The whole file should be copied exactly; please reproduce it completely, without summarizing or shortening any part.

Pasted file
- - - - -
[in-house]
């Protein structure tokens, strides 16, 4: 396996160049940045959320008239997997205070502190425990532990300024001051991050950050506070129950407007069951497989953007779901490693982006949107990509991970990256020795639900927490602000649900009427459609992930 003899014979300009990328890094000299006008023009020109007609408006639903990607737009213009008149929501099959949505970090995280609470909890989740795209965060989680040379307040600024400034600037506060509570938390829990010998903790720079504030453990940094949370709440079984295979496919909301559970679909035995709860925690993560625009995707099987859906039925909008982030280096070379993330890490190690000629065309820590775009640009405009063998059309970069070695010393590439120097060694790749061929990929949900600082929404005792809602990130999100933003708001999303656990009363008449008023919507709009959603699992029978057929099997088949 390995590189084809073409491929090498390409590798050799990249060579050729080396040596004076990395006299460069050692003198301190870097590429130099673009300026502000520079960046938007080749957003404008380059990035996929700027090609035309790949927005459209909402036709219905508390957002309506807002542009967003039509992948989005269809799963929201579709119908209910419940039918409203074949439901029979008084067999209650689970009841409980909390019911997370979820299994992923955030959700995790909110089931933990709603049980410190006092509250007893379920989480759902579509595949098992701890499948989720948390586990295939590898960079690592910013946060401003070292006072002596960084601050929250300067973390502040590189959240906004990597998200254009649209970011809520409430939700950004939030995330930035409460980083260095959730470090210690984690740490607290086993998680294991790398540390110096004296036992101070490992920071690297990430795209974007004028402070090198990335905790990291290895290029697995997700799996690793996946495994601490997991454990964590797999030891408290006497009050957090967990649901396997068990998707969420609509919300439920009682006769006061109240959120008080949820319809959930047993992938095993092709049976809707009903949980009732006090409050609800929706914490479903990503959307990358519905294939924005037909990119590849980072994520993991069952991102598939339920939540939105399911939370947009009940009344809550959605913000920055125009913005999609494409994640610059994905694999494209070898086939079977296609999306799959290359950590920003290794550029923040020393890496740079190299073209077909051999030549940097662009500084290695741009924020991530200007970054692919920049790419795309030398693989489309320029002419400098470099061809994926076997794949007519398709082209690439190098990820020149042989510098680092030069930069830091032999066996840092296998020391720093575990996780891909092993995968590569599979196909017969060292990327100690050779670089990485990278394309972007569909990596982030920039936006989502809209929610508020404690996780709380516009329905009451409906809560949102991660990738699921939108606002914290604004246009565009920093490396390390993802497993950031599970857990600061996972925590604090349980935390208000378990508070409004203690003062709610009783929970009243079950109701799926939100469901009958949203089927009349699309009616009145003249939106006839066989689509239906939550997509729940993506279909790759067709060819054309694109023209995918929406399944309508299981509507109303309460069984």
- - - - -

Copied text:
[in-house]
């Protein structure tokens, strides 16, 4: 396996160049940045959320008239997997205070502190425990532990300024001051991050950050506070129950407007069951497989953007779901490693982006949107990509991970990256020795639900927490602000649900009427459609992930 003899014979300009990328890094000299006008023009020109007609408006639903990607737009213009008149929501099959949505970090995280609470909890989740795209965060989680040379307040600024400034600037506060509570938390829990010998903790720079504030453990940094949370709440079984295979496919909301559970679909035995709860925690993560625009995707099987859906039925909008982030280096070379993330890490190690000629065309820590775009640009405009063998059309970069070695010393590439120097060694790749061929990929949900600082929404005792809602990130999100933003708001999303656990009363008449008023919507709009959603699992029978057929099997088949 390995590189084809073409491929090498390409590798050799990249060579050729080396040596004076990395006299460069050692003198301190870097590429130099673009300026502000520079960046938007080749957003404008380059990035996929700027090609035309790949927005459209909402036709219905508390957002309506807002542009967003039509992948989005269809799963929201579709119908209910419940039918409203074949439901029979008084067999209650689970009841409980909390019911997370979820299994992923955030959700995790909110089931933990709603049980410190006092509250007893379920989480759902579509595949098992701890499948989720948390586990295939590898960079690592910013946060401003070292006072002596960084601050929250300067973390502040590189959240906004990597998200254009649209970011809520409430939700950004939030995330930035409460980083260095959730470090210690984690740490607290086993998680294991790398540390110096004296036992101070490992920071690297990430795209974007004028402070090198990335905790990291290895290029697995997700799996690793996946495994601490997991454990964590797999030891408290006497009050957090967990649901396997068990998707969420609509919300439920009682006769006061109240959120008080949820319809959930047993992938095993092709049976809707009903949980009732006090409050609800929706914490479903990503959307990358519905294939924005037909990119590849980072994520993991069952991102598939339920939540939105399911939370947009009940009344809550959605913000920055125009913005999609494409994640610059994905694999494209070898086939079977296609999306799959290359950590920003290794550029923040020393890496740079190299073209077909051999030549940097662009500084290695741009924020991530200007970054692919920049790419795309030398693989489309320029002419400098470099061809994926076997794949007519398709082209690439190098990820020149042989510098680092030069930069830091032999066996840092296998020391720093575990996780891909092993995968590569599979196909017969060292990327100690050779670089990485990278394309972007569909990596982030920039936006989502809209929610508020404690996780709380516009329905009451409906809560949102991660990738699921939108606002914290604004246009565009920093490396390390993802497993950031599970857990600061996972925590604090349980935390208000378990508070409004203690003062709610009783929970009243079950109701799926939100469901009958949203089927009349699309009616009145003249939106006839066989689509239906939550997509729940993506279909790759067709060819054309694109023209995918929406399944309508299981509507109303309460069984």